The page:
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Opinion | Student Voices Columns


The man from Lubbock

Maybe it’s a note your mom sent you in the mail, maybe it’s a kind gesture from a friend, maybe it’s a man from Lubbock reminding you just how amazing it is to stroll into one of the most legendary stadiums in the country whenever you feel like it. 


I am rich on campus, but not rich at Duke

I am so incredibly grateful for the economic resources that allow me to be here. I’m grateful that I get to play rich at Duke. I get to choose what sounds good at WU instead of gravitating towards the cheapest meal. I get to say yes to dinner dates and coffee chats without the anxiety induced by a price tag. And the best part: I get to use this power to do good.


Make the Blue Devil less sexy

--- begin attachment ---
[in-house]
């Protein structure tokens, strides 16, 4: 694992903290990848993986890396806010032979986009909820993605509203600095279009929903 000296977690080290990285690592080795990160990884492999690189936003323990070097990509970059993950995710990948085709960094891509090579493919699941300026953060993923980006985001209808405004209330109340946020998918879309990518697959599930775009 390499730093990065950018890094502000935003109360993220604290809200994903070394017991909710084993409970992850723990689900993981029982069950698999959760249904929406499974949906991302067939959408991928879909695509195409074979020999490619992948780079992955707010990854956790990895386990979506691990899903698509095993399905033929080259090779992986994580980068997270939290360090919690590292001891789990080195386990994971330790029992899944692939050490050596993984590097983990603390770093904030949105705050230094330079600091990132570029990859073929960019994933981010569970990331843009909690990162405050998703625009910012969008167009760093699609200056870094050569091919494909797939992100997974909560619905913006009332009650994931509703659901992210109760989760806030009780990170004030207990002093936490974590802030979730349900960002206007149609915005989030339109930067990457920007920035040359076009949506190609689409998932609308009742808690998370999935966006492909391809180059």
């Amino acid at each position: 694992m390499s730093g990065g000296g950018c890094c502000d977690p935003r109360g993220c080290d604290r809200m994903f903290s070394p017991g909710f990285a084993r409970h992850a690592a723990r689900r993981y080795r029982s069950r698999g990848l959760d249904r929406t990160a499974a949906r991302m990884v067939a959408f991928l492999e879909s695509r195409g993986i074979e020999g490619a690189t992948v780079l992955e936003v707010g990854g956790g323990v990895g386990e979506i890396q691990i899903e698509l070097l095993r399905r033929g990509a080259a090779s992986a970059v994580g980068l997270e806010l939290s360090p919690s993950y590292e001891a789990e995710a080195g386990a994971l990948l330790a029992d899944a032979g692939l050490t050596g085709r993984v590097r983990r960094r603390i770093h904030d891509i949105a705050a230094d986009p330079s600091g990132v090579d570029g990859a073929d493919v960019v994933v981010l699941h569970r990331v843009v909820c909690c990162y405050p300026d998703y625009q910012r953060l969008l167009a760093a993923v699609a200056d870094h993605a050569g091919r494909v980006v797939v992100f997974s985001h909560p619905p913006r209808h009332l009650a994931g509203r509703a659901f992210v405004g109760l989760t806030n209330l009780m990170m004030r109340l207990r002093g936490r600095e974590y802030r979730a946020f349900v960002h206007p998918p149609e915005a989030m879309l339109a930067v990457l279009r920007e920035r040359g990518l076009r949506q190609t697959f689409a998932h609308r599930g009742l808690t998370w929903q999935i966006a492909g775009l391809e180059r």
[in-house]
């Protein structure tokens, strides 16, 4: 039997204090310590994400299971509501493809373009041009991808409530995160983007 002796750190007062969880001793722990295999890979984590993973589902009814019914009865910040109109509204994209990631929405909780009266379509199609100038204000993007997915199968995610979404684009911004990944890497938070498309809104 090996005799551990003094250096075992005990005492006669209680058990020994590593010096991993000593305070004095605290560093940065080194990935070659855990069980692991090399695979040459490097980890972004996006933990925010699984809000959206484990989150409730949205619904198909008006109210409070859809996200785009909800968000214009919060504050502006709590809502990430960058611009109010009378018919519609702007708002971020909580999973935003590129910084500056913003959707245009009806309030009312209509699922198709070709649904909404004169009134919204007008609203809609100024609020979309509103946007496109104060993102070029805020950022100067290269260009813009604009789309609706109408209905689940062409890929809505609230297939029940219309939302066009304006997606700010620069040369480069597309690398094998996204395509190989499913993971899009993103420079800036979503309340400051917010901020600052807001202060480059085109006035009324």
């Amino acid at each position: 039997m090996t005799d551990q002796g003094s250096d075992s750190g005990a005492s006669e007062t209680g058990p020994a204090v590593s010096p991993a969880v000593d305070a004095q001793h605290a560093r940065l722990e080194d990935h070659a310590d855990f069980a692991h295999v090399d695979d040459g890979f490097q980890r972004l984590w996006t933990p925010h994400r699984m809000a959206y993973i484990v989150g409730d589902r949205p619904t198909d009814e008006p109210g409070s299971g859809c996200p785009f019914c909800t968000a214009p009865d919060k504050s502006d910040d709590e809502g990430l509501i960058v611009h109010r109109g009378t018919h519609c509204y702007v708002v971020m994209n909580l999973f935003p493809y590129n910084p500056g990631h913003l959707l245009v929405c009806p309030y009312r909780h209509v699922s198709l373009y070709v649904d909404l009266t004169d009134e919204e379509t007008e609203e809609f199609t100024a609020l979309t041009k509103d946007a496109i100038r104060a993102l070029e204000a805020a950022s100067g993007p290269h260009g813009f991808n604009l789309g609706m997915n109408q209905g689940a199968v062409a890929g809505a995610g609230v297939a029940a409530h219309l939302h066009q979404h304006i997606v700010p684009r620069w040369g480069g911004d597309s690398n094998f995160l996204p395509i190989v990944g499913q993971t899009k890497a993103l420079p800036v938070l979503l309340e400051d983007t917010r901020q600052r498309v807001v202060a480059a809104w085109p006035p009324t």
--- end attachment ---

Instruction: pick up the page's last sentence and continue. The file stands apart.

Our society is moving forward. And when the Blue Devil mascot comes out at sporting events, the sight of his ears so clearly designed to be nibbled on gently, or of his eyes that are so easy to get lost in, is no longer as welcome to a modern audience. Sporting events are for celebrating the athletic achievements of our student body, not admiring the Michelangelesque sculpting of the Devil’s body.


Duke does not have a proper arts requirement

When discussing my desire for a better arts requirement, a friend disagreed, saying that the lowest grade they ever received was in an arts class. This is a fair point given the Duke obsession with perfect GPAs; however, to quote one of my Economics professors “it’s not about the grade, it’s about what you learn.”


The Bryan Center is anti-human

If you happen to love the Bryan Center, then I can only applaud you for what amounts to building a house on the side of a steep mountain and making the best of poor circumstances. My aim here isn’t to make everyone hate the BC, just to expose some of the implicit ways its structural arrangement fails to foster the kind of integrated, collaborative, equitable environment that Duke’s current values align with. Your emotional reactions, attachments, or rejections of the building are your own to cherish or abhor, but in either case my aim is to provoke a closer, more critically engaged look at the built spaces that make up Duke.